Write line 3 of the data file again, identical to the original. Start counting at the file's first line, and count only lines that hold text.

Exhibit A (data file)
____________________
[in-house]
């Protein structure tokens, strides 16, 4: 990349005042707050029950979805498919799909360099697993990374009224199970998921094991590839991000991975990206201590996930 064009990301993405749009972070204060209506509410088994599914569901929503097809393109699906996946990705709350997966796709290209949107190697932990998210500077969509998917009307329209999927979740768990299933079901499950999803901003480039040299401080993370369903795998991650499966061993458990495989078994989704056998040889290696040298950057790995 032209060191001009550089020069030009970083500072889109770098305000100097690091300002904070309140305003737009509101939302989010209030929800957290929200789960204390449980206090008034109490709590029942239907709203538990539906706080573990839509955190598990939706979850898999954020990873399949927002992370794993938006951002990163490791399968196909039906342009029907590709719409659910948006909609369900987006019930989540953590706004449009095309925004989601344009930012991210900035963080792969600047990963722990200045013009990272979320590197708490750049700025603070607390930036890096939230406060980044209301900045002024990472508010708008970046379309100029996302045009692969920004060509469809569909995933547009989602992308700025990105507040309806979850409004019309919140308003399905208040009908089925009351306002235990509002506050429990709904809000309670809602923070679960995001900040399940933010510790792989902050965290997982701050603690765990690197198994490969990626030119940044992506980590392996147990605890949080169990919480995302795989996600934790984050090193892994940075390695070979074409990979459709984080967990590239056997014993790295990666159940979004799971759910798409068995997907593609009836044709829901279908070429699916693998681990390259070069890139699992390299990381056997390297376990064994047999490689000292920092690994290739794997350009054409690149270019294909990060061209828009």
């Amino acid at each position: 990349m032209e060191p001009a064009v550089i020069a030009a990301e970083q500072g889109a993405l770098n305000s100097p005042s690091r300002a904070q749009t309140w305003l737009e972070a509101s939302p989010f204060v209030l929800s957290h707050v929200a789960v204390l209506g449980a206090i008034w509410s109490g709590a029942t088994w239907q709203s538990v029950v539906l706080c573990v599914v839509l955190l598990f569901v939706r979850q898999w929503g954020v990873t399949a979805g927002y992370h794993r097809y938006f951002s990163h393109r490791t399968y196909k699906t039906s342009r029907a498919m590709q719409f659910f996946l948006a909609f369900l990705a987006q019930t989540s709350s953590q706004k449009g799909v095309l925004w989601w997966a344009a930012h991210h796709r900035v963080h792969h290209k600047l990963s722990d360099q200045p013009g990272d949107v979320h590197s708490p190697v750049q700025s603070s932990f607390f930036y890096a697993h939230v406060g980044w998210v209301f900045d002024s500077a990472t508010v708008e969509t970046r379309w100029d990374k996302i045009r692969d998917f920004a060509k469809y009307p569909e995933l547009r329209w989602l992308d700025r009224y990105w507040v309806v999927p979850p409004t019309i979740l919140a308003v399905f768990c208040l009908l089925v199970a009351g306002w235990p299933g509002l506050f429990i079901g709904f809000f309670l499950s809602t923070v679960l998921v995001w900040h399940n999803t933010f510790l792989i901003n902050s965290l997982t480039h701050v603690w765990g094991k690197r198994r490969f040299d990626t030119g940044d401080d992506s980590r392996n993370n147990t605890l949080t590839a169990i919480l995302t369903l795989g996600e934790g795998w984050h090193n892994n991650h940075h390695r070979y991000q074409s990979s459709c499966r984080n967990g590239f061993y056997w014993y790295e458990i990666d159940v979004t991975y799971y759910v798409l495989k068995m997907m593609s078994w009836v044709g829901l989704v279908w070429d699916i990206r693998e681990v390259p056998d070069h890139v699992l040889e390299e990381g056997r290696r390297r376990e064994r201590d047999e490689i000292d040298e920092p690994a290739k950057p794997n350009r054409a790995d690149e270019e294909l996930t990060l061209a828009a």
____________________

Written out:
């Amino acid at each position: 990349m032209e060191p001009a064009v550089i020069a030009a990301e970083q500072g889109a993405l770098n305000s100097p005042s690091r300002a904070q749009t309140w305003l737009e972070a509101s939302p989010f204060v209030l929800s957290h707050v929200a789960v204390l209506g449980a206090i008034w509410s109490g709590a029942t088994w239907q709203s538990v029950v539906l706080c573990v599914v839509l955190l598990f569901v939706r979850q898999w929503g954020v990873t399949a979805g927002y992370h794993r097809y938006f951002s990163h393109r490791t399968y196909k699906t039906s342009r029907a498919m590709q719409f659910f996946l948006a909609f369900l990705a987006q019930t989540s709350s953590q706004k449009g799909v095309l925004w989601w997966a344009a930012h991210h796709r900035v963080h792969h290209k600047l990963s722990d360099q200045p013009g990272d949107v979320h590197s708490p190697v750049q700025s603070s932990f607390f930036y890096a697993h939230v406060g980044w998210v209301f900045d002024s500077a990472t508010v708008e969509t970046r379309w100029d990374k996302i045009r692969d998917f920004a060509k469809y009307p569909e995933l547009r329209w989602l992308d700025r009224y990105w507040v309806v999927p979850p409004t019309i979740l919140a308003v399905f768990c208040l009908l089925v199970a009351g306002w235990p299933g509002l506050f429990i079901g709904f809000f309670l499950s809602t923070v679960l998921v995001w900040h399940n999803t933010f510790l792989i901003n902050s965290l997982t480039h701050v603690w765990g094991k690197r198994r490969f040299d990626t030119g940044d401080d992506s980590r392996n993370n147990t605890l949080t590839a169990i919480l995302t369903l795989g996600e934790g795998w984050h090193n892994n991650h940075h390695r070979y991000q074409s990979s459709c499966r984080n967990g590239f061993y056997w014993y790295e458990i990666d159940v979004t991975y799971y759910v798409l495989k068995m997907m593609s078994w009836v044709g829901l989704v279908w070429d699916i990206r693998e681990v390259p056998d070069h890139v699992l040889e390299e990381g056997r290696r390297r376990e064994r201590d047999e490689i000292d040298e920092p690994a290739k950057p794997n350009r054409a790995d690149e270019e294909l996930t990060l061209a828009a």